Protecting our libraries will require some change

Clive Smith says he would not like to arm wrestle athlete Caster Semenya 		Picture: Martin Rickett/PA Wire

CLIVE SMITH: English pigs? Don’t bite the hand that feeds you

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There has never been a more important time to recognise the value of our libraries, now funding cuts have come knocking at their door.

Many of our services are already under threat and the spotlight has fallen on the way our libraries are organised.

In Hampshire, that means many opening hours are to be reduced.

With that in mind, Portsmouth City Council’s decision to focus on saving money, without cutting hours or closing libraries, should be welcomed.

Sometimes, an innovative idea is needed, even if that means sacrificing one thing to protect another.

There will be those who take a sharp intake of breath when they hear how more money is to be spent on fiction and e-books at the expense of reference books.

We understand their misgivings. For many people, a library will traditionally have been their go-to place for learning.

When they have needed to find something out, check a fact or increase their understanding of a subject, the reference book shelves at the local library have been their first port of call.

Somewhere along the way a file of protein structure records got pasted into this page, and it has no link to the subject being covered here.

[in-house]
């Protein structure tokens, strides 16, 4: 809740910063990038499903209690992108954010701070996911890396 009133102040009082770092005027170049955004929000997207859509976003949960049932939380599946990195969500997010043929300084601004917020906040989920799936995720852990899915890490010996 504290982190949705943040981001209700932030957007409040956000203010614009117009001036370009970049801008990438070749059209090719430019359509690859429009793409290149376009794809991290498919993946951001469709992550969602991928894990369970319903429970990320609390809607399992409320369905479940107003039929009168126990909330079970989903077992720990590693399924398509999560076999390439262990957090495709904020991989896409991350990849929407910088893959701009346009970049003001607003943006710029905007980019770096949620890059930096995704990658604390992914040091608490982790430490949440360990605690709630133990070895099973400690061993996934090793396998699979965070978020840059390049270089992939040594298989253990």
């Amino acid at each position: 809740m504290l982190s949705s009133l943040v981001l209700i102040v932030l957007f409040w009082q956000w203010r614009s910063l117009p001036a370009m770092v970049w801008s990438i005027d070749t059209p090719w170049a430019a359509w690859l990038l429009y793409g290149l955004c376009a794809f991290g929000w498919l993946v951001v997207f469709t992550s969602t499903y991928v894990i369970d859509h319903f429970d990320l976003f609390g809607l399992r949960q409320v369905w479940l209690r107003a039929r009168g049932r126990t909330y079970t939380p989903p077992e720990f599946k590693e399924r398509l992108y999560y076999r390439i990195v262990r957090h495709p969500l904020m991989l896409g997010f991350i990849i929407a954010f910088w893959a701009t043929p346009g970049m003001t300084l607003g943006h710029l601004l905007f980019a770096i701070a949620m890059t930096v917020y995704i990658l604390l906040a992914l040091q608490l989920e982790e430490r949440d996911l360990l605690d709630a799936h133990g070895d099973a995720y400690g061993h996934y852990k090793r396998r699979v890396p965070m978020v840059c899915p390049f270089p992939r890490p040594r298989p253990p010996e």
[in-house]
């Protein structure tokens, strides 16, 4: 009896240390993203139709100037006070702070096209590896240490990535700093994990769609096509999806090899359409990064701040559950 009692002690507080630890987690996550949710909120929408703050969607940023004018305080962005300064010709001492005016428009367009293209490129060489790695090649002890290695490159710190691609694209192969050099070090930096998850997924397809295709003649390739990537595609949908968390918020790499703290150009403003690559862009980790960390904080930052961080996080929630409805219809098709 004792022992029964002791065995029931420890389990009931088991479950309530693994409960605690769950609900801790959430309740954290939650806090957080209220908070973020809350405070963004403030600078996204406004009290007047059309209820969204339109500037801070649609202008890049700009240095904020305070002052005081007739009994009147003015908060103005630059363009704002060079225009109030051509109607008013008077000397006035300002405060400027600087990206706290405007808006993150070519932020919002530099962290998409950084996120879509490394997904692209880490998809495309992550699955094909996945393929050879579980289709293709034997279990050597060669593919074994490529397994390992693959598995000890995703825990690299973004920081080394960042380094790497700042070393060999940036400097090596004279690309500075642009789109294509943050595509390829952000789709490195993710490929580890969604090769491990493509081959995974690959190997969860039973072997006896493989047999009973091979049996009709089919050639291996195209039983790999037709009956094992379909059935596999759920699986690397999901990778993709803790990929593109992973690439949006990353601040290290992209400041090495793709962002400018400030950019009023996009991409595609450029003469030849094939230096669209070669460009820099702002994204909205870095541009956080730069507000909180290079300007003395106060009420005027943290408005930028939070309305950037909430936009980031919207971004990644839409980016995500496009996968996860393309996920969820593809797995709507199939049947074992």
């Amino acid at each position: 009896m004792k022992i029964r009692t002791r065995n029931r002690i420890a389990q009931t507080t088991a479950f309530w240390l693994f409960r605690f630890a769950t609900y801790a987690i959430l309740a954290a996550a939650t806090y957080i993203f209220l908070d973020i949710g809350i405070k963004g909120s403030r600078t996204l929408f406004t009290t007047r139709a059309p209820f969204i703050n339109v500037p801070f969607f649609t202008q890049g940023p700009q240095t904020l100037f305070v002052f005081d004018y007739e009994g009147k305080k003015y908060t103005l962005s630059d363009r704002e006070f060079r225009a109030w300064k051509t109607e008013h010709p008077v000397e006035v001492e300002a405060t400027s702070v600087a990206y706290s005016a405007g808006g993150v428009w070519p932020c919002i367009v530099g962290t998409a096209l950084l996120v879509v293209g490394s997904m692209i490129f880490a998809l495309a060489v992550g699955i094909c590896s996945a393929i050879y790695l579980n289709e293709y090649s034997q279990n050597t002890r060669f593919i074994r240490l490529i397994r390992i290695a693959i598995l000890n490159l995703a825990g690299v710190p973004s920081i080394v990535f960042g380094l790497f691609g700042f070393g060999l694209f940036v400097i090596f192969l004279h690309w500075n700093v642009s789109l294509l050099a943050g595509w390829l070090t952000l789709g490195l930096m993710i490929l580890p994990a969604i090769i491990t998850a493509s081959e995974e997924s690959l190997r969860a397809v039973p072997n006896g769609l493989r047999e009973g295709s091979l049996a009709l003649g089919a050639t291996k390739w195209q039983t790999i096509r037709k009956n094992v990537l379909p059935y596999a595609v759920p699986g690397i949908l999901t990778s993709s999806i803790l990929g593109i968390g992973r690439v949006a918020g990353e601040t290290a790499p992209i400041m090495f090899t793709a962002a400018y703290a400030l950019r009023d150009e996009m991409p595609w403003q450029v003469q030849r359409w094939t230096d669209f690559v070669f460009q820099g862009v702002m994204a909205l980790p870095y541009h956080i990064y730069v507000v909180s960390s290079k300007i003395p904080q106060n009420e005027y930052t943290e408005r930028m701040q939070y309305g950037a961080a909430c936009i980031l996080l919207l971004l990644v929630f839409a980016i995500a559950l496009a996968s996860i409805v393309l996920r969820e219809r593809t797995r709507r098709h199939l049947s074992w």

However, more and more people simply don’t feel the need to borrow or consult a reference book any more.

They already have the tools they need to hand and that’s thanks to the advent of the internet.

In an ideal world, there would be a place for books and online reference sites.

But faced with some tough decisions to make on spending, the city council has looked at where savings can be made in a way that fits how they see people using libraries in the future.

People will still be able to use and visit the city’s nine libraries in the same way they always have done. Those living across Hampshire won’t be so lucky.

Our libraries should be cherished. For many people – old, young and everything in between – these public facilities bring pleasure, escape and knowledge.

No-one wants to see our libraries dumbed-down to a point past recognition. But adapting services to ensure libraries continue to stay open and be accessible to all is vital for the future.